10 Things I’ve Learned, With Michael February
Pearls of Wisdom from Surfing’s Most Sage Millennial
Photography by Zak Bush
To say that Michael February is an old soul would be a reductionist trope. He is, of course, but his likeability doesn’t rest upon his appreciation of eras past. It has more to do with his natural modesty, genuine kindness, and general representation of universally admirable qualities.
As the saying goes, you’re an average of the five people you spend the most time with. That’s why – for reasons both selfish and otherwise – we thought we’d spend a little time in the presence of Mikey’s quiet charm and natural compassion, and let him do the talking. Call it altruistic osmosis.
This interview is supported by Mikey’s sponsor Raen, which explains the tasteful product plug on number nine.
1. Breakfast is the most important meal of the day. Of course, I didn’t have breakfast today [laughs]… just coffee. Typically, I have avocado and toast, eggs, and bacon. I have a big sweet tooth, but for some reason, I don’t for breakfast… maybe straight after breakfast.
2. There are a few people out there that inspire me. A lot of jazz artists and musicians from back in the day. They really focused on their practice and put in a lot of time. My ideal band would be Miles Davis, Quincy Jones, and maybe Louis Armstrong — he’s got a great voice. Or maybe I’d get a South African in there — Winston Mankunku (Ngozi). I’d call it Z’afrique Ensemble…and I would play the piano, I think. I just need a little more practice first.
3. As a surfer, it’s fun to ride different crafts and try to understand each and every one of them better. I’m finding more influence from people back in the day who used to shape their own boards. Mark Richards was a big one. Just seeing how he used to shape his own boards but also ride them in events and really master his craft in both shaping and in surfing is incredible.
4. I like watching Ethan Ewing surf. He’s surfing really well and his style and everything’s pretty amazing. He’s probably surfing the best that I’ve ever seen him surf and he’s just really fun to watch. I feel like he does what you want to do, but can’t really do it, especially on a shortboard. When it comes to flow and style, it’s a lot easier to have that on a twin or a single fin, but seeing someone on the thruster have that is pretty admirable.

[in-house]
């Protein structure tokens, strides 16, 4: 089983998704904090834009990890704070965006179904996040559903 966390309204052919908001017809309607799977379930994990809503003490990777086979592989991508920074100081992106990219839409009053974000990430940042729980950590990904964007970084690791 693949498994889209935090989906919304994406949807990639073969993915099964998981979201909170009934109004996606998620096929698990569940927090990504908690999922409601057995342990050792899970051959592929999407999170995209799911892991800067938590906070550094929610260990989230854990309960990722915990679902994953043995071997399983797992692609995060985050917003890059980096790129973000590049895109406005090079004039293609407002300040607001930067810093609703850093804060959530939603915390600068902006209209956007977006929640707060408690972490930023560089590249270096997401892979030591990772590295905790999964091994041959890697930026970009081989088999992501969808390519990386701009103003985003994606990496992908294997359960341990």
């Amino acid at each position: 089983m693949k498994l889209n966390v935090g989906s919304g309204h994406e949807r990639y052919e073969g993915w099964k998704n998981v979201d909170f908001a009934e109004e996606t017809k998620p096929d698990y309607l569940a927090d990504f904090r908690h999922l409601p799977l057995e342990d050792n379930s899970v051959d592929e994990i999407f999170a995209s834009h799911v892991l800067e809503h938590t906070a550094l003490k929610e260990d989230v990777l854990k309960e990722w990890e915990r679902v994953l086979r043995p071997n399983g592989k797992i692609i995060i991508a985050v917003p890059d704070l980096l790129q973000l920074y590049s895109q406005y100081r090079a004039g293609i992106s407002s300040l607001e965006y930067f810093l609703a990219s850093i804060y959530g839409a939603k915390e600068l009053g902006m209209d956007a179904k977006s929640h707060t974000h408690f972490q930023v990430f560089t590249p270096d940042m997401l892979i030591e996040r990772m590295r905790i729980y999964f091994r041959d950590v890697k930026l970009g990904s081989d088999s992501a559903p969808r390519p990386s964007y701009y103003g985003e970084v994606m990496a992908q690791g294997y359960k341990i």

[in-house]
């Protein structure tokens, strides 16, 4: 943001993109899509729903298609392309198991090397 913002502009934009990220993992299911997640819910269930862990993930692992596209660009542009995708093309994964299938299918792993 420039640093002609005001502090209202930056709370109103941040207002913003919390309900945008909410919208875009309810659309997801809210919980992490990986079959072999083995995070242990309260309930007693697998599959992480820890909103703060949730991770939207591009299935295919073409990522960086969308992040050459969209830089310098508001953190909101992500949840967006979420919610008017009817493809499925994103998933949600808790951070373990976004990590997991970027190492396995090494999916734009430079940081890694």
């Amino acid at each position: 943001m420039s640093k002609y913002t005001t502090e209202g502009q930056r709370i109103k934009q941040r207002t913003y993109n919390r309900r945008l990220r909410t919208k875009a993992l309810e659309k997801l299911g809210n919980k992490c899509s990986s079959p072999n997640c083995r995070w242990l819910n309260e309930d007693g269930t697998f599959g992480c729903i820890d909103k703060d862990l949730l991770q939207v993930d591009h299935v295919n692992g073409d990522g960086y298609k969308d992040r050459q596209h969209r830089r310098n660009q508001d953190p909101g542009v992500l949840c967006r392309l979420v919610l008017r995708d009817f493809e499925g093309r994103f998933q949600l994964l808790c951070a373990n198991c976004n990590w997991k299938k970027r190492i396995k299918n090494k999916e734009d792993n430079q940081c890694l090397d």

5. I’m pretty shy. I’ve always been a pretty shy person. When you put out stuff on Instagram and social media and stuff, people have this idea of you and they expect this larger-than-life person, but then you’re actually just kind of, like, normal.
6. In general, I appreciate people that stay true to themselves. Those who can evolve, but still stay maintain their core beliefs despite the influences around them. I definitely look up to my parents in that regard. I also look up to my wife, Zelti, because we’ve been together for over 10 years, and she definitely made me the person that I am today.
7. One of the things I’m most proud of is being able to give back. It’s amazing to be at a point in life where I’m able to do that. It like feels like a nice achievement.
8. The world needs less ego. There are too many people in the world with bad egos and I feel like that’s where the bad stuff happens. We could use more equality… people treating each other all the same – whether you have money or no money – more equality and kindness.
9. I like the other frame, but Mystiq feels a little bit more unique… We took some influence from Run-D.M.C. and a few other little bits and pieces. I feel like when you take parts of what you are influenced by, you get something that feels close to yourself.
10. It’s been spoken on a lot, but surfing needs more diversity. Not only just in the performance sense, but I think there’s so much to gain from more individuals and a variety of different people having input and influence. That way, when there are all the figures within in surfing, younger people are able to look at someone doing something different and be like, “Okay, that’s possible.”